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Tama Co. Economic Development By Heath Kellogg

June 7, 2018
Northern-Sun Print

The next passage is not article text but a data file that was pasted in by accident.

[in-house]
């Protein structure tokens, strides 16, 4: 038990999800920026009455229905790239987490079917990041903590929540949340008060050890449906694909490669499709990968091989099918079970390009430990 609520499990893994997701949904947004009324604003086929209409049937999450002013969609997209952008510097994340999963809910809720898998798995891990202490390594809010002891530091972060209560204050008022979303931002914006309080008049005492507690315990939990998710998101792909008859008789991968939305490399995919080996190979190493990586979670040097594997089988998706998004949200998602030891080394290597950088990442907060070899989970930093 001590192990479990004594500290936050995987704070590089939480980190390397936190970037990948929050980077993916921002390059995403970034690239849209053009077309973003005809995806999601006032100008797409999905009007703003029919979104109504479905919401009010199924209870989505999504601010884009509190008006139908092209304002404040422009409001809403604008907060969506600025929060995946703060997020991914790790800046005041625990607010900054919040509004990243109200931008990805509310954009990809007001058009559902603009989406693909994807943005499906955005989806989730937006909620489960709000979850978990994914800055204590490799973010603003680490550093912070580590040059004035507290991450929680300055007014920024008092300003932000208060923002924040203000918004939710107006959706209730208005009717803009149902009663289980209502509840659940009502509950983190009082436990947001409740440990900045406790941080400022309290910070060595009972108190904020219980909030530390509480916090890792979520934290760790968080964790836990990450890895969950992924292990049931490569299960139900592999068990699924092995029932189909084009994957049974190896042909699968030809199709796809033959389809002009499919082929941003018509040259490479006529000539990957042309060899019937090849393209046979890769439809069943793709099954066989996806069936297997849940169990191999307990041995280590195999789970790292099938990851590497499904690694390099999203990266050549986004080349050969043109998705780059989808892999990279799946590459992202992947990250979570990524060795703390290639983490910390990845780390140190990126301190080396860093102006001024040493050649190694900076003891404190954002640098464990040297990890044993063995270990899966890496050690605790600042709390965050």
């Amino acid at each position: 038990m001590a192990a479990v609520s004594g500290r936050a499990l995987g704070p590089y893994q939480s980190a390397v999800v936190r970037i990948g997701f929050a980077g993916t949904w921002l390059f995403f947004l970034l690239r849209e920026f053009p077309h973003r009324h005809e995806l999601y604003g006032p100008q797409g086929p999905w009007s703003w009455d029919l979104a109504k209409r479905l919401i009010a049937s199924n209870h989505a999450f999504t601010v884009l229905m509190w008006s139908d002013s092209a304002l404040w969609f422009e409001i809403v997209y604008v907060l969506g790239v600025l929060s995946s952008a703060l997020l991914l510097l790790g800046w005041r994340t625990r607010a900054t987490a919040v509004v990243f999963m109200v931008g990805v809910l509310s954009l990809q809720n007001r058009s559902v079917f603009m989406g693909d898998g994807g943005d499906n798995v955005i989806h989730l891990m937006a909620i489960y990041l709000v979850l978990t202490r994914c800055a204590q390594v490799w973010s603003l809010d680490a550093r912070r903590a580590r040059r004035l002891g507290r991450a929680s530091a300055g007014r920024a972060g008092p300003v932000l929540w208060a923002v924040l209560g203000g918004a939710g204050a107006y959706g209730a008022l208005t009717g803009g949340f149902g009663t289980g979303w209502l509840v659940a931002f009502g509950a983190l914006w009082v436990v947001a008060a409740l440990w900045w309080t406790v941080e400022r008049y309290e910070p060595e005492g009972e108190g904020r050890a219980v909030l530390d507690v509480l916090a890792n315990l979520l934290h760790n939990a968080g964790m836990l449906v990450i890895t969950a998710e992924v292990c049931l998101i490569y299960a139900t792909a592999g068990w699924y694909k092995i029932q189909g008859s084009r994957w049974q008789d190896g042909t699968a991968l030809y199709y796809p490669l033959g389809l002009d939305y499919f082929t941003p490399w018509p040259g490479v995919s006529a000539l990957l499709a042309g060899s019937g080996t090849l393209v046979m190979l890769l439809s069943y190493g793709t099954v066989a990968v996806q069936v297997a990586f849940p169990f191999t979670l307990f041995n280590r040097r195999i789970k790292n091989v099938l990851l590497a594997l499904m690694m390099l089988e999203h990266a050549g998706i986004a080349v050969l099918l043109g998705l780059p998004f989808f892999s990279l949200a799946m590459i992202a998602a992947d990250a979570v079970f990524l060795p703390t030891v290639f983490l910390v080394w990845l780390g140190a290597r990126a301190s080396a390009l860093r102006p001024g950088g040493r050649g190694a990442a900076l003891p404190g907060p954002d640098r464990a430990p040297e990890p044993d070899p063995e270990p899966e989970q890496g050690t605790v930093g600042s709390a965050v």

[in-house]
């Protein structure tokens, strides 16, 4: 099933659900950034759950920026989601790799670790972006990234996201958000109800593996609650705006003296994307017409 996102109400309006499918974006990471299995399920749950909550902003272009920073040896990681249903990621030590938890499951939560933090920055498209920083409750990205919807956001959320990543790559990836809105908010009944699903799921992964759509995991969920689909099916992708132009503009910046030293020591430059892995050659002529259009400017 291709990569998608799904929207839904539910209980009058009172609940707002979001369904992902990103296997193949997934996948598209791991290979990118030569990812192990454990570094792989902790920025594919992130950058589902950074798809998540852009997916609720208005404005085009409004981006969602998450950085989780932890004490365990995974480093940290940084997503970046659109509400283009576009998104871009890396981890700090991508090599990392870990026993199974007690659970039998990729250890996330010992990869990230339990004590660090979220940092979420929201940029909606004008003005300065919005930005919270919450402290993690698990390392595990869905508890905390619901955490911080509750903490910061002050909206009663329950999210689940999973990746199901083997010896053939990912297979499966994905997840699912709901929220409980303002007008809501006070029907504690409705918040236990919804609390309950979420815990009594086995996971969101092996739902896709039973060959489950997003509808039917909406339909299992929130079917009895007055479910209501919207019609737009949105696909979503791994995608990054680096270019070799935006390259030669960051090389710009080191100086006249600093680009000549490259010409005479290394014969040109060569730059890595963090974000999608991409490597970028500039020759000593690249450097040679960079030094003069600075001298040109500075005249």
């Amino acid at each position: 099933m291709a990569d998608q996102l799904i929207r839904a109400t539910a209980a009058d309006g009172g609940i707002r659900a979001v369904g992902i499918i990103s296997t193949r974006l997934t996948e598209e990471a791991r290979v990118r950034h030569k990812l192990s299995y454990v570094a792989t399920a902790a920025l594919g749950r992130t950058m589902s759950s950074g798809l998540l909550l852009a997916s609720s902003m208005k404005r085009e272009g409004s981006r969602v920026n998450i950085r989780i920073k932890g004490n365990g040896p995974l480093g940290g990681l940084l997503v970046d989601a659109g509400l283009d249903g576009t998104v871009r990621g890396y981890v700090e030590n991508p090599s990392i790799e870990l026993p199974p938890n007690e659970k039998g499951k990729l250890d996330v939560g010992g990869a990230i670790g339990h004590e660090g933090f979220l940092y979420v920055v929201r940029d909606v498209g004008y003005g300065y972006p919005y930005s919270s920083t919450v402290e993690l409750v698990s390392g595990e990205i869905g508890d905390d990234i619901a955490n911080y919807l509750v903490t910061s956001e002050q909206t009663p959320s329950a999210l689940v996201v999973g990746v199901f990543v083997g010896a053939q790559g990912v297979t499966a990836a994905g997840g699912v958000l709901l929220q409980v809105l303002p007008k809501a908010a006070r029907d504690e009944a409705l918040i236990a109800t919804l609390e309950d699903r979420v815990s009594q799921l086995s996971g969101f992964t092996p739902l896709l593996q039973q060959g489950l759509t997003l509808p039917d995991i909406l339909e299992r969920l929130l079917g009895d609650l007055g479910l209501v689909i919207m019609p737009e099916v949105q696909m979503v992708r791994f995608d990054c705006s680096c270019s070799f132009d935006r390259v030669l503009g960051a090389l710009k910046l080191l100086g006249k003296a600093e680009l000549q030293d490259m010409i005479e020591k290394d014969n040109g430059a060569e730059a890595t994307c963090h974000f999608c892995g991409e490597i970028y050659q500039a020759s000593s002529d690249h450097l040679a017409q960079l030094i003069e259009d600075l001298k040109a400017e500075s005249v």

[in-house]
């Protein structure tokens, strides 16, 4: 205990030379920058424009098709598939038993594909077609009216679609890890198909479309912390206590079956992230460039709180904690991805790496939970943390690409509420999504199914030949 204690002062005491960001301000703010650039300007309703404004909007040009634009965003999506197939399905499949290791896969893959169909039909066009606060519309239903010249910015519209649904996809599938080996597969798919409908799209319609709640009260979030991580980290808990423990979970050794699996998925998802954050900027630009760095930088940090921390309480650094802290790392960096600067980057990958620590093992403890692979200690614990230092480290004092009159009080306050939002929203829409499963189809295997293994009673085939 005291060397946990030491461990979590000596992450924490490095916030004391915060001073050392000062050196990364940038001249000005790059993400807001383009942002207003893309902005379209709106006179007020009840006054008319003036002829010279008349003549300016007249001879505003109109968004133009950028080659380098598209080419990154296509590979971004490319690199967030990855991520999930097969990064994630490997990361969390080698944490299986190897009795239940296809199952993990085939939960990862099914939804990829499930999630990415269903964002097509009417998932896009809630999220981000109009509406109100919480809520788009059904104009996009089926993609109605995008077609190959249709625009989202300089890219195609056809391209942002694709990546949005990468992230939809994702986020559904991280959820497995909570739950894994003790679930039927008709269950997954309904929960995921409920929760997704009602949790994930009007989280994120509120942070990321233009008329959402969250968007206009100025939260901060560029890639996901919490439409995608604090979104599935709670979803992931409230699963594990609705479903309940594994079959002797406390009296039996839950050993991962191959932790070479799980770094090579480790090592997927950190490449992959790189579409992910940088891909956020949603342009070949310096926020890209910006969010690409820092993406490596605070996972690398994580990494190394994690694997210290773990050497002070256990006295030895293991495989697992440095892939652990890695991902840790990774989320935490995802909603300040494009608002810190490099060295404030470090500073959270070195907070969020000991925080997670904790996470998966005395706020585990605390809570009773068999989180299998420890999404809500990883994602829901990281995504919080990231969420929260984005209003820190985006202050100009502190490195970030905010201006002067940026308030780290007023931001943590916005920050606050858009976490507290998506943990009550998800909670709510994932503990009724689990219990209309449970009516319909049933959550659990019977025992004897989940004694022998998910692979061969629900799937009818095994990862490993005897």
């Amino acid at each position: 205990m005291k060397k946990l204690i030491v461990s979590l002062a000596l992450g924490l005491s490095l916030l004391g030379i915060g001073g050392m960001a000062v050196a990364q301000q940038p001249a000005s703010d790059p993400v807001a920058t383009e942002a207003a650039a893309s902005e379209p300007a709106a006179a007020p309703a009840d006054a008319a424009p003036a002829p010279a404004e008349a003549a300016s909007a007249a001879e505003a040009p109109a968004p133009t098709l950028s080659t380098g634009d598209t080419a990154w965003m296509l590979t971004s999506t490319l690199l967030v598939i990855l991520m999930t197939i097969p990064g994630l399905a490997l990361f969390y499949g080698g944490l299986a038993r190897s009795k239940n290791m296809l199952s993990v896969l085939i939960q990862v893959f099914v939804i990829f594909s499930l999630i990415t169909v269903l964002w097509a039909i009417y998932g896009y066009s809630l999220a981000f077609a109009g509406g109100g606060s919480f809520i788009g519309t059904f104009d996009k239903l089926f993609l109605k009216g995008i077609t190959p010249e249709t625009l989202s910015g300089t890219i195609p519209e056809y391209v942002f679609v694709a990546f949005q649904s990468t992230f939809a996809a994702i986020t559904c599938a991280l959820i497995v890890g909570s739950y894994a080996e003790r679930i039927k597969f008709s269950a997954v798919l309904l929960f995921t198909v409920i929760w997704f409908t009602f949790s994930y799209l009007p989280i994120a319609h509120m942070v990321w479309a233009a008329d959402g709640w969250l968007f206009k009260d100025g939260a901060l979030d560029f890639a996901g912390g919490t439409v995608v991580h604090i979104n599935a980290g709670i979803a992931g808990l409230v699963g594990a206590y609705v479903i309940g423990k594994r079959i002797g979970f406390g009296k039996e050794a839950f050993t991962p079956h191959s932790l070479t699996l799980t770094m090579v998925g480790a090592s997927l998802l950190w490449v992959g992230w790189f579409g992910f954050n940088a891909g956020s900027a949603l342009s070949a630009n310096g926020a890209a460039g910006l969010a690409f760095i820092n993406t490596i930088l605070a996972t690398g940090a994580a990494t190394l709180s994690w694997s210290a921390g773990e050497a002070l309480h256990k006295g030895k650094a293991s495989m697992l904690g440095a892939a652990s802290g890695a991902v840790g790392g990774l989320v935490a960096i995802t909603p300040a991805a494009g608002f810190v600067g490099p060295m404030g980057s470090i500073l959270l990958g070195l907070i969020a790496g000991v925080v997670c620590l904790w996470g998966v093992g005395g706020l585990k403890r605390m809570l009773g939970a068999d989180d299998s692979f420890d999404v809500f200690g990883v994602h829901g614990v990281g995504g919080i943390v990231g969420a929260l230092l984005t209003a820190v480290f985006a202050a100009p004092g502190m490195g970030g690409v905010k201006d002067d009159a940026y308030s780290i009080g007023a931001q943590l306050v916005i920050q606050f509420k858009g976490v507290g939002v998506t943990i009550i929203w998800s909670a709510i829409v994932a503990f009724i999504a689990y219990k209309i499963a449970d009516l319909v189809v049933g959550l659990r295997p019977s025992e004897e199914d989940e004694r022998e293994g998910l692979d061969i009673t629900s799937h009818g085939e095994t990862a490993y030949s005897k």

A little old lady answered a knock on the door one day, only to be confronted by a well-dressed young man carrying a vacuum cleaner. “Good morning,” said the young man. “If I could take a couple minutes of your time, I would like to demonstrate the very latest in high-powered vacuum cleaners.” “Get lost!” said the old lady. “I haven’t got any money,” and she proceeded to close the door. Quick as a flash, the young man wedged his foot in the door and pushed it wide open. “Don’t be too hasty!” he said. “Not until you have at least seen my demonstration.” And with that, he emptied a bucket of horse manure all over the hallway carpet. He continued, “And if this vacuum cleaner doesn’t remove all traces of this horse manure from your carpet, Madam, I will personally eat what’s left.” “Well,” the old lady said, “I hope you are hungry, because the power got cut off this morning. Starting something new is one of the biggest challenges in life, whether it’s moving to a new place, changing a career, deciding to expand your business or launching a new business. The one resource that is required above all else is simple in concept but difficult in practice: the courage to make decisions. This topic of where humans get the courage to make decisions has always fascinated me. Malcom Gladwell’s book Blink: The Power of Thinking Without Thinking. He describes “thin-slicing”: our ability to use limited information from a very narrow period of experience to come to a conclusion. This idea suggests that spontaneous decisions are often as good as-or even better than-carefully researched and thoughtfully considered ones. Gladwell explains that sometimes having too much information can interfere with the accuracy of a judgment, or a doctor’s diagnosis. In what Gladwell contends is an age of information overload, he finds that experts often make better decisions with snap judgments than they do with volumes of analysis. This is commonly called “analysis paralysis”. The challenge is to sift through and focus on only the most critical information. The other information may be irrelevant and confusing. Collecting more information, in most cases, may reinforce our judgment but does not help make it more accurate. Gladwell explains that better judgments can be executed from simplicity and frugality of information. If the big picture is clear enough to decide, then decide from this without using a magnifying glass. Gladwell’s concept when you relate it to people deciding to take a risk and expand or start a business is seen virtually everywhere every day. Logically given enough time, data and information, virtually everyone- even the most risk averse person in the world hesitates and not risks the unknown. Lucky for us there are a few people left in our country that have the courage to make a decision that seems crazy.


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